Bill Bennet, Chasing the Scream: The First and Last Days of the Drug War, Declaration of Independence, Drug Legalization, Drug War, Drugs, Freedom, Johann Hari, Law, Legal History, liberty, Louis Brandeis, Milton Friedman, Narcotics, Wall Street Journal
“More police, more jails, more stringent penalties. Increased efforts at interception, increased publicity about the evils of drugs — all this has been accompanied by more, not fewer, drug addicts; more, not fewer, crimes and murders; more, not less, corruption; more, not fewer, innocent victims…
Legalizing drugs is not equivalent to surrender in the fight against drug addiction. On the contrary, I believe that legalizing drugs is a precondition for an effective fight. We might then have a real chance to prevent sales to minors; get drugs out of the schools and playgrounds; save crack babies and reduce their number; launch an effective educational campaign on the personal costs of drug use — not necessarily conducted, I might add, by government; punish drug users guilty of harming others while ‘under the influence’; and encourage large numbers of addicts to volunteer for treatment and rehabilitation when they could do so without confessing to criminal actions…
I do not believe, and neither did [the American founders], that it is the responsibility of government to tell free citizens what is right and wrong. That is something for them to decide for themselves. Government is a means to enable each of us to pursue our own vision in our own way so long as we do not interfere with the right of others to do the same. In the words of the Declaration of Independence, ‘all Men are… endowed by their Creator with certain unalienable Rights. that among these are Life, Liberty and the pursuit of Happiness. That to secure these Rights, Governments are instituted among Men, deriving their just powers from the consent of the Governed.’ In my view, Justice Louis Brandeis was a ‘true friend of freedom’ when he wrote, ‘Experience should teach us to be most on our guard to protect liberty when the government’s purposes are beneficial. Men born to freedom are naturally alert to repel invasions of their liberty- by evil-minded rulers. The greater dangers to liberty lurk in insidious encroachment by men of zeal, well meaning. but without understanding.’”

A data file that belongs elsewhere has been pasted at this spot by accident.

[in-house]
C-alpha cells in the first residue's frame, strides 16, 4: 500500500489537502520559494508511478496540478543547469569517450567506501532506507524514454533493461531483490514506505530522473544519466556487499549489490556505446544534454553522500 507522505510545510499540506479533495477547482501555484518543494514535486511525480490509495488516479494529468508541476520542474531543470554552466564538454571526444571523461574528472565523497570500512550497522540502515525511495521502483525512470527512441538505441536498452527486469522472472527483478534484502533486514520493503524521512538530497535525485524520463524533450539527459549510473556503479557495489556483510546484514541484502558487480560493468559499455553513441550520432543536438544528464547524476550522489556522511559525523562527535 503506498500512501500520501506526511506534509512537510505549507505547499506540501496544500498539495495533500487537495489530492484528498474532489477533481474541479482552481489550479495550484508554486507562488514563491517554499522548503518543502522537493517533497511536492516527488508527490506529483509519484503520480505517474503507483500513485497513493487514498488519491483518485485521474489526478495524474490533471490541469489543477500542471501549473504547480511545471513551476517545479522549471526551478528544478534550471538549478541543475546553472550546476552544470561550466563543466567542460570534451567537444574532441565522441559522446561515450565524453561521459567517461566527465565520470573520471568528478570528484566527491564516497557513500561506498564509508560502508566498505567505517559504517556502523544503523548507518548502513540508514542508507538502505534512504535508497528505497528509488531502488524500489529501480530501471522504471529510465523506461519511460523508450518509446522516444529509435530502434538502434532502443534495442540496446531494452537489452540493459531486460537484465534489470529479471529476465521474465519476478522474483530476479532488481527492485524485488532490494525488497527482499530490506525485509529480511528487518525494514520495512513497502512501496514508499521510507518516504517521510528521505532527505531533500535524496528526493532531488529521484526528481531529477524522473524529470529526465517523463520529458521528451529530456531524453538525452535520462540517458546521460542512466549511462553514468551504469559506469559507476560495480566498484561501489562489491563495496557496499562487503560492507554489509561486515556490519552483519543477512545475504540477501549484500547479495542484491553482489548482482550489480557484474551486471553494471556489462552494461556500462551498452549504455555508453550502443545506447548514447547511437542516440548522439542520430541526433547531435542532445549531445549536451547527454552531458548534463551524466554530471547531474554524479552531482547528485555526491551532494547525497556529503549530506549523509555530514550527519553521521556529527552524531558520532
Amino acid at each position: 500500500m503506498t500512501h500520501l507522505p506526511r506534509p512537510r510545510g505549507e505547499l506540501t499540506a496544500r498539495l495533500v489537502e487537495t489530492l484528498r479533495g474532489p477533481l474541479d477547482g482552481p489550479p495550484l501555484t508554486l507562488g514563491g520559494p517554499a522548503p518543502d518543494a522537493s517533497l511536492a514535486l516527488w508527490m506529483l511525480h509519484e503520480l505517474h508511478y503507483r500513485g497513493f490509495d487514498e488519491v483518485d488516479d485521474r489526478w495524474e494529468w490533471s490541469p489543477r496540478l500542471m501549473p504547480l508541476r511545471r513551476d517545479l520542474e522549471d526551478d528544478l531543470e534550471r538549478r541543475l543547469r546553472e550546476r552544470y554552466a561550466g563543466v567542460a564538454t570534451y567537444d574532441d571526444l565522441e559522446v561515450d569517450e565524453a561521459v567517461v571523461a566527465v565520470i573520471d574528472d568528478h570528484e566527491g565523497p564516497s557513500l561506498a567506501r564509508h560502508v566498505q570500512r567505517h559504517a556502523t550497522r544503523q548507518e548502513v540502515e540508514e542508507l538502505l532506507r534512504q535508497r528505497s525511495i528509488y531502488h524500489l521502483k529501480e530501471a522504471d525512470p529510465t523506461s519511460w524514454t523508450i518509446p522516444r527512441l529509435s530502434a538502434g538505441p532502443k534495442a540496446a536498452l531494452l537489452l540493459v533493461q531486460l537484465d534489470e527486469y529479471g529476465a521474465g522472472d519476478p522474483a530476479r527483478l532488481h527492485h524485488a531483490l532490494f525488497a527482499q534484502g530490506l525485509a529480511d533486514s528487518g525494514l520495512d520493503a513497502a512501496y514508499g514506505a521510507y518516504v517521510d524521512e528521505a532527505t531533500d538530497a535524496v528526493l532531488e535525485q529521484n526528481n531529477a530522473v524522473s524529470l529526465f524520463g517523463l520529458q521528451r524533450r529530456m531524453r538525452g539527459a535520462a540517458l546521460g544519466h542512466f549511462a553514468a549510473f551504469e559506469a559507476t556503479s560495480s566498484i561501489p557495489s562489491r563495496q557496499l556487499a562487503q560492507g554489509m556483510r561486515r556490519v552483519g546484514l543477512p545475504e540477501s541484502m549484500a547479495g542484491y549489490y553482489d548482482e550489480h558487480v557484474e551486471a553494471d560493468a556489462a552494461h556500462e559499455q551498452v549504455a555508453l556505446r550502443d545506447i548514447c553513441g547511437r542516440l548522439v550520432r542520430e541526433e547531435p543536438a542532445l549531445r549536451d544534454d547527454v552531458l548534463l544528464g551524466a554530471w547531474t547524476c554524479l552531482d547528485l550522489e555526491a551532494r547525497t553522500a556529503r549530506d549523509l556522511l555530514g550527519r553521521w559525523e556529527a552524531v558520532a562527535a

Pulled from Milton Friedman’s 1989 WSJ article “Bennett Fears ‘Public Policy Disaster’ — It’s Already Here!”. You can find it in his seminal collection of writings on public policy Why Government Is the Problem.
I am certainly in Friedman’s liberty-centric camp. Nonetheless I think arguments against the drug war can rest securely on several other foundations, including the fact that this generations-long “war” has been a fundamentally disruptive, rather than pacifying, force for our society. Johann Hari, whose new book Chasing the Scream: The First and Last Days of the Drug War is next on my reading list, shared the following insight about one of the most orderly people on the planet, the Swiss:
Switzerland, a very conservative country, legalized heroin for addicts, meaning you go to the doctor, the doctor assigns you to a clinic, you go to that clinic every day, and you inject your heroin. You can’t take it out with you. I went to that clinic — it looks like a fancy Manhattan hairdresser’s, and the addicts go out after injecting their heroin to their jobs and their lives.